The Lost Gospel
  • Main
  • About the Project
  • Document
  • Time Line & Map
  • Conservation
  • Authentication
[an error occurred while processing this directive]
  • Overview
  • Radiocarbon Dating
  • Contextual Evidence
  • Paleography
  • Ink Analysis
  • Multispectral Analysis


Close evaluation of the document's handwriting helps confirm its authenticity.
Photograph by Kenneth Garrett/National Geographic

Scholars who study ancient texts are able to analyze handwriting and identify telltale scripts used by scribes.

Stephen Emmel, professor of Coptic studies at Germany's University of Munster, analyzed the Gospel of Judas and submitted the following assessment.

"The kind of writing reminds me very much of the Nag 'Hammadi codices," he wrote, referring to a famed collection of ancient manuscripts.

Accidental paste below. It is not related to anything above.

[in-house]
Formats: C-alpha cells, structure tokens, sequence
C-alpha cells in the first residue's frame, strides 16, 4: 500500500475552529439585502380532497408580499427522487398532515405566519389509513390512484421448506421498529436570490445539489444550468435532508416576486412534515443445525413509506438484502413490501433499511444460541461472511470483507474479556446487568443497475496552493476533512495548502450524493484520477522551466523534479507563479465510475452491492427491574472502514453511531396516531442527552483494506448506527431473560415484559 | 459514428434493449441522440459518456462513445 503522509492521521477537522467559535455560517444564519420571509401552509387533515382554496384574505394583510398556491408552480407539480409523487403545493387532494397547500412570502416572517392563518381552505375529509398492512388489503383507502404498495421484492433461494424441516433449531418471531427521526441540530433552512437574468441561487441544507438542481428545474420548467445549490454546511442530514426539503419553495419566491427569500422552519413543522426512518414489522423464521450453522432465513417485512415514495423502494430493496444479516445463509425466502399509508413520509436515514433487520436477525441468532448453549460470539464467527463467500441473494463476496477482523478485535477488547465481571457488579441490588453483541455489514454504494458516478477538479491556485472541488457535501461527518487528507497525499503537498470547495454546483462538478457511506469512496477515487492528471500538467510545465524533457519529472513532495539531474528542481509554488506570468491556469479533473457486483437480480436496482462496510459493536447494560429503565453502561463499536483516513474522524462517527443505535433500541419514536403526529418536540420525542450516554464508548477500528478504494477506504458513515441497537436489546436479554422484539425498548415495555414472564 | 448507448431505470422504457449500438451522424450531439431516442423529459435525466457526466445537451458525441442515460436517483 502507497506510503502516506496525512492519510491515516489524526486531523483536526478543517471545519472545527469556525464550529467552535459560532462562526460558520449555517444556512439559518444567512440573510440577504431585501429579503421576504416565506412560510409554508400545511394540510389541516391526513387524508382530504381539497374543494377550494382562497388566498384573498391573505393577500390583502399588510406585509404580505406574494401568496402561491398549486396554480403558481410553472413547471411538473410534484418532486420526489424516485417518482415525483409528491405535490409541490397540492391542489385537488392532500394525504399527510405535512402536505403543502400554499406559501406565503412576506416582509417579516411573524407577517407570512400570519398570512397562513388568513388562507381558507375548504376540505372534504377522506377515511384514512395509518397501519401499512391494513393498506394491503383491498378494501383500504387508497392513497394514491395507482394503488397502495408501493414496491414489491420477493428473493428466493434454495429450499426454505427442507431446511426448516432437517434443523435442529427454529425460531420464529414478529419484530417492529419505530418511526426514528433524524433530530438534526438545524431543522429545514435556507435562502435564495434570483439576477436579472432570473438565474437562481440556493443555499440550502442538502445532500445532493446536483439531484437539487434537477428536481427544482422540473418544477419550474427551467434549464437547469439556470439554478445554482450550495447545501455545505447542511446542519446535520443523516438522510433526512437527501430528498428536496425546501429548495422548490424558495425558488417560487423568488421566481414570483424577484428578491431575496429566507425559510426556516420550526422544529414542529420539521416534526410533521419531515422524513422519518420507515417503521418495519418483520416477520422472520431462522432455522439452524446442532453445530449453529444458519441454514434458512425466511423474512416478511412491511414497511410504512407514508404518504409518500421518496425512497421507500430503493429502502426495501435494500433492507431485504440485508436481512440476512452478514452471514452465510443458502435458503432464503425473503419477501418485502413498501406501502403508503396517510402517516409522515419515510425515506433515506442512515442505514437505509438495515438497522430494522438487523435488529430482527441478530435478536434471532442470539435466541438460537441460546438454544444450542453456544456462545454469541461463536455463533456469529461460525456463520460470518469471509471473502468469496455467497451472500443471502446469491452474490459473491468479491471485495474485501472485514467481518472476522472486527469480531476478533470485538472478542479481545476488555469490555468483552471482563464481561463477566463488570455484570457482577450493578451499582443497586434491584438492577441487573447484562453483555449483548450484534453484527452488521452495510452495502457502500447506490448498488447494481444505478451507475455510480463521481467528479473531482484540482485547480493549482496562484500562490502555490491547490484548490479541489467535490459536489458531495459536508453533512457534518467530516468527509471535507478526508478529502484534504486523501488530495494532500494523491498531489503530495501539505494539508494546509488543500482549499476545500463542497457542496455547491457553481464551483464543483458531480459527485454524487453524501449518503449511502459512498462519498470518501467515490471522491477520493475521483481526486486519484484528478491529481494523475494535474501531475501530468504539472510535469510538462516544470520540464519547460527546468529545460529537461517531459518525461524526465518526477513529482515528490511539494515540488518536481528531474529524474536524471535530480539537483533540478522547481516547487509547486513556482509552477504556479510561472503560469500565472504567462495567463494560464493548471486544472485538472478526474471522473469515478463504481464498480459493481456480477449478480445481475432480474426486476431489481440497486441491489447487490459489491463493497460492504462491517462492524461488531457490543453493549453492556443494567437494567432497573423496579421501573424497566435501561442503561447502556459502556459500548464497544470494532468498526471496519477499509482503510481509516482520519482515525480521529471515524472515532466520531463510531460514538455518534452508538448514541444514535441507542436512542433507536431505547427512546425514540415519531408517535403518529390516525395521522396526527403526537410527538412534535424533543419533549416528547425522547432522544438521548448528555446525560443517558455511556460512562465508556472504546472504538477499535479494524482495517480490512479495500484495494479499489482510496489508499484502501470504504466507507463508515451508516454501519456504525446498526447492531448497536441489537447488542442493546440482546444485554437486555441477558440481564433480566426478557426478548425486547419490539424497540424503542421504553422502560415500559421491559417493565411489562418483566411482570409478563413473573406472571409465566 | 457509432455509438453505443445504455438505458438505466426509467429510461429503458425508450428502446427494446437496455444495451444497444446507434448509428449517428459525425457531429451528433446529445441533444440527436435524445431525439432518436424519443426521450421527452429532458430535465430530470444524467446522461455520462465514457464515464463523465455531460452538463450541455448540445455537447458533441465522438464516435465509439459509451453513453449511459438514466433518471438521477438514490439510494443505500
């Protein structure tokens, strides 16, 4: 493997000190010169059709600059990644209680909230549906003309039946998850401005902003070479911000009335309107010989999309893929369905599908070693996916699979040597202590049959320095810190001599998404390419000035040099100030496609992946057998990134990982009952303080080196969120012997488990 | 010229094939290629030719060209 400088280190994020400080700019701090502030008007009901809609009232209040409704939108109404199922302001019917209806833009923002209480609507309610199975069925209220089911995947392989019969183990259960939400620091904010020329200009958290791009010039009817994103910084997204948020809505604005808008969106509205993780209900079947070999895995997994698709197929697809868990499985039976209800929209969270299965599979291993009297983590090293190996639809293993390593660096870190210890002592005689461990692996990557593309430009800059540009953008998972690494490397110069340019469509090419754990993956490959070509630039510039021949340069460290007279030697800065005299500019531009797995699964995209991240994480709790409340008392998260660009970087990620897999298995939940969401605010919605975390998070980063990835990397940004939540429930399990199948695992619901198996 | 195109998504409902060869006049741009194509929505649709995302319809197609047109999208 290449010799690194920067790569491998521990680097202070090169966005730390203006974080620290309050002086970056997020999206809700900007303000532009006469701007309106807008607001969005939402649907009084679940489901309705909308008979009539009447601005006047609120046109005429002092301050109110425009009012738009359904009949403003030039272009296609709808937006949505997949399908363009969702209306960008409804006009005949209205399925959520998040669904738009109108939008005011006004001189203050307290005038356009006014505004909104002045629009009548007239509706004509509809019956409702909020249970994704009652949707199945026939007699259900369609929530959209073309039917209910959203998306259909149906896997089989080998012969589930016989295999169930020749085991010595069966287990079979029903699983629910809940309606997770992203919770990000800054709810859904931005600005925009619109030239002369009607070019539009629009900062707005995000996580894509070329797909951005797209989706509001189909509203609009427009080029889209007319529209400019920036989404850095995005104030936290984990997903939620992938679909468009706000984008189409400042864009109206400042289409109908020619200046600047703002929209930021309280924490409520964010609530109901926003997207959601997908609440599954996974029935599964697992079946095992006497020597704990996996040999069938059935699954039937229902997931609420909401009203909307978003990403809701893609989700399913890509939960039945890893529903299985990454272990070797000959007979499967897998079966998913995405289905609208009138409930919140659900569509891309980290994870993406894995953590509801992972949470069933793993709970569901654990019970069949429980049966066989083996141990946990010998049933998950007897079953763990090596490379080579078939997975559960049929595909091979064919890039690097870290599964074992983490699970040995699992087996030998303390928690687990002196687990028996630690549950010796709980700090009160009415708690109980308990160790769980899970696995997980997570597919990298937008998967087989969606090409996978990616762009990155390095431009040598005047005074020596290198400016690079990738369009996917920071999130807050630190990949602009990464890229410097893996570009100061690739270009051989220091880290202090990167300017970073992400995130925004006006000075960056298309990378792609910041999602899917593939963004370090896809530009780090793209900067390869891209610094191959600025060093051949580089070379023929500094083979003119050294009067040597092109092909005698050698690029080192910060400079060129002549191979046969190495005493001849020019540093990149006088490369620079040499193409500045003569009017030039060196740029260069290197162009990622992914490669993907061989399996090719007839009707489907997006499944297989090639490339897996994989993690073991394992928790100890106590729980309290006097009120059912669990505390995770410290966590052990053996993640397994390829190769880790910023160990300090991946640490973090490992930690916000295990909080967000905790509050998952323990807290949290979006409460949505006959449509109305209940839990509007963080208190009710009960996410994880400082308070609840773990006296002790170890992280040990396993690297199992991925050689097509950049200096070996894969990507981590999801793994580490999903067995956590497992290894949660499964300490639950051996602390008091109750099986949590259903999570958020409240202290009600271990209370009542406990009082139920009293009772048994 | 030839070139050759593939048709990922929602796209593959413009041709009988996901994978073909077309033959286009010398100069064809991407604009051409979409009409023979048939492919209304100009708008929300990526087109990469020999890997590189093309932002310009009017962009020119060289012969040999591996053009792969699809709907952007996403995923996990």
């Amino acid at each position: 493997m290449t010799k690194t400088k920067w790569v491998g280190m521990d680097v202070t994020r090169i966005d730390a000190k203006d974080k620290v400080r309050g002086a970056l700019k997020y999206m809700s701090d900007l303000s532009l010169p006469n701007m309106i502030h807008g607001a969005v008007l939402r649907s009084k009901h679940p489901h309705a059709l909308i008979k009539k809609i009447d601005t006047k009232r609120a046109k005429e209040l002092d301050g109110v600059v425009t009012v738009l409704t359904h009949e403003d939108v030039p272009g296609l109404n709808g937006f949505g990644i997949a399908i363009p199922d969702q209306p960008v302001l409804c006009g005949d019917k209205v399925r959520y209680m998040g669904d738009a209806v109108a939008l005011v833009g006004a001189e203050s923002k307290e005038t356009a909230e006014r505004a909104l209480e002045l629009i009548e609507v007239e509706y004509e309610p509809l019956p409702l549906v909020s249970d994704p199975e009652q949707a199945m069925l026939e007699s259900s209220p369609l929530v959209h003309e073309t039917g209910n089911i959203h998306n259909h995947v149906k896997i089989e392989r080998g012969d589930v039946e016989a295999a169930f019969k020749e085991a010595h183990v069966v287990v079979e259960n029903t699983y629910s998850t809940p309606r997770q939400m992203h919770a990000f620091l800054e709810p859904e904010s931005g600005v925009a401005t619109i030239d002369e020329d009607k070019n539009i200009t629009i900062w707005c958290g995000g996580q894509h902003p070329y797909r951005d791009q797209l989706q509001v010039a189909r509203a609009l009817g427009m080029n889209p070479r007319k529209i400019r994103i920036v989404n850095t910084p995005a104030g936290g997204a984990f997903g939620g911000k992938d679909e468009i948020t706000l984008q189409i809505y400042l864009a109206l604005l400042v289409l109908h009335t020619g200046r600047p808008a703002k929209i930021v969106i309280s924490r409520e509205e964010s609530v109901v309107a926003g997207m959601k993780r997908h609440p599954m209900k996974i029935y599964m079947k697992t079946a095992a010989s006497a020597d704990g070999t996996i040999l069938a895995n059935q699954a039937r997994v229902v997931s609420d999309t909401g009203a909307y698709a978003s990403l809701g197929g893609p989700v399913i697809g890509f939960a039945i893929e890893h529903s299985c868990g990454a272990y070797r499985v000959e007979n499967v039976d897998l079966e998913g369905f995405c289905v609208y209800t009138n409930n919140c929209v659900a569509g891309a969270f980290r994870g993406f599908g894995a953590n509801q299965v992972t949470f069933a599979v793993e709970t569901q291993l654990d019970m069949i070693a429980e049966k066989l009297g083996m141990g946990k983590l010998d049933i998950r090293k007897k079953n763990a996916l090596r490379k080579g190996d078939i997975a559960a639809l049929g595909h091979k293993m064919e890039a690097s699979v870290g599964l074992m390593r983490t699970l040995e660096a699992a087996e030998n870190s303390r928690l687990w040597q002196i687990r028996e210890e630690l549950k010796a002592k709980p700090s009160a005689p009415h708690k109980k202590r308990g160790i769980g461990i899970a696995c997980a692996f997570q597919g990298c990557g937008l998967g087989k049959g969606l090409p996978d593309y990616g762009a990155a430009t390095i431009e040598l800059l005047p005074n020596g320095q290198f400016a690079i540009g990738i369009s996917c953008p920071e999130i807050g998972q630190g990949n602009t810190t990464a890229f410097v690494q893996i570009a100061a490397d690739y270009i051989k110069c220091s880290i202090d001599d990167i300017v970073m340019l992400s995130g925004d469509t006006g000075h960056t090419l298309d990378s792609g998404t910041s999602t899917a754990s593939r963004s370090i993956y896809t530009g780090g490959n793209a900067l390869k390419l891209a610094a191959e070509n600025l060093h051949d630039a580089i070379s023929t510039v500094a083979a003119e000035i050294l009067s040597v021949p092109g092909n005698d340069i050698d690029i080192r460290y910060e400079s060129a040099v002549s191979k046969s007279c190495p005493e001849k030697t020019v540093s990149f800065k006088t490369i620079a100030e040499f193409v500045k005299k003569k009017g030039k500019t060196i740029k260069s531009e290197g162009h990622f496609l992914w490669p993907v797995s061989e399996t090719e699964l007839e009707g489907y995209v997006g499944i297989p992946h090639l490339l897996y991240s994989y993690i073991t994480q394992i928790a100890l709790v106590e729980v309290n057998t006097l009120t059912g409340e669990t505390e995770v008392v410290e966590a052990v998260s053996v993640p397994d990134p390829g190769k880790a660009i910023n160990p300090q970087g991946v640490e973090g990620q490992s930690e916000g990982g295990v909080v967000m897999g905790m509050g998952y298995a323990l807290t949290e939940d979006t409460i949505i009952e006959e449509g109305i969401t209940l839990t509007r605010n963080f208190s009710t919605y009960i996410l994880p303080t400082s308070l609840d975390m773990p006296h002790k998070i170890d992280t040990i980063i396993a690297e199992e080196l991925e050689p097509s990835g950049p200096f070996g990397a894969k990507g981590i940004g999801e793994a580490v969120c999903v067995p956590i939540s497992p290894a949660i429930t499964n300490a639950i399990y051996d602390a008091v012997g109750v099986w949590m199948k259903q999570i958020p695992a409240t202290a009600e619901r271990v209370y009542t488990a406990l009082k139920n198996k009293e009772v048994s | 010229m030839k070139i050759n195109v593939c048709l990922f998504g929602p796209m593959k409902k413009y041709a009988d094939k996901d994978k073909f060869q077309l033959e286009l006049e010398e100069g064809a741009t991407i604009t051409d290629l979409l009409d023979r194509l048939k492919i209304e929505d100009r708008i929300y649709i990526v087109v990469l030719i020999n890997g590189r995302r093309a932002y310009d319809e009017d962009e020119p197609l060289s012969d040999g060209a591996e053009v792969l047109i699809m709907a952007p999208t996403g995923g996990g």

"It's not identical script with any of them. But it's a similar type of script, and since we date the Nag 'Hammadi codices to roughly the second half of the fourth century or the first part of the fifth century, my immediate inclination would be to say that the Gospel of Judas was written by a scribe in that same period, let's say around the year 400."

Emmel's says a modern forger would not be able to duplicate such a document.

"One would not only have to have genuine material—papyrus—and not simply any papyrus, but ancient papyrus," he said, "one would also have to know how to imitate Coptic script from a very early period. The number of specialists in Coptic that know that in the world is very small.

"You would also have to compose a text in Coptic that is grammatically correct and convincing. The number of people who could do that is even smaller than the number who could read Coptic," Emmel said.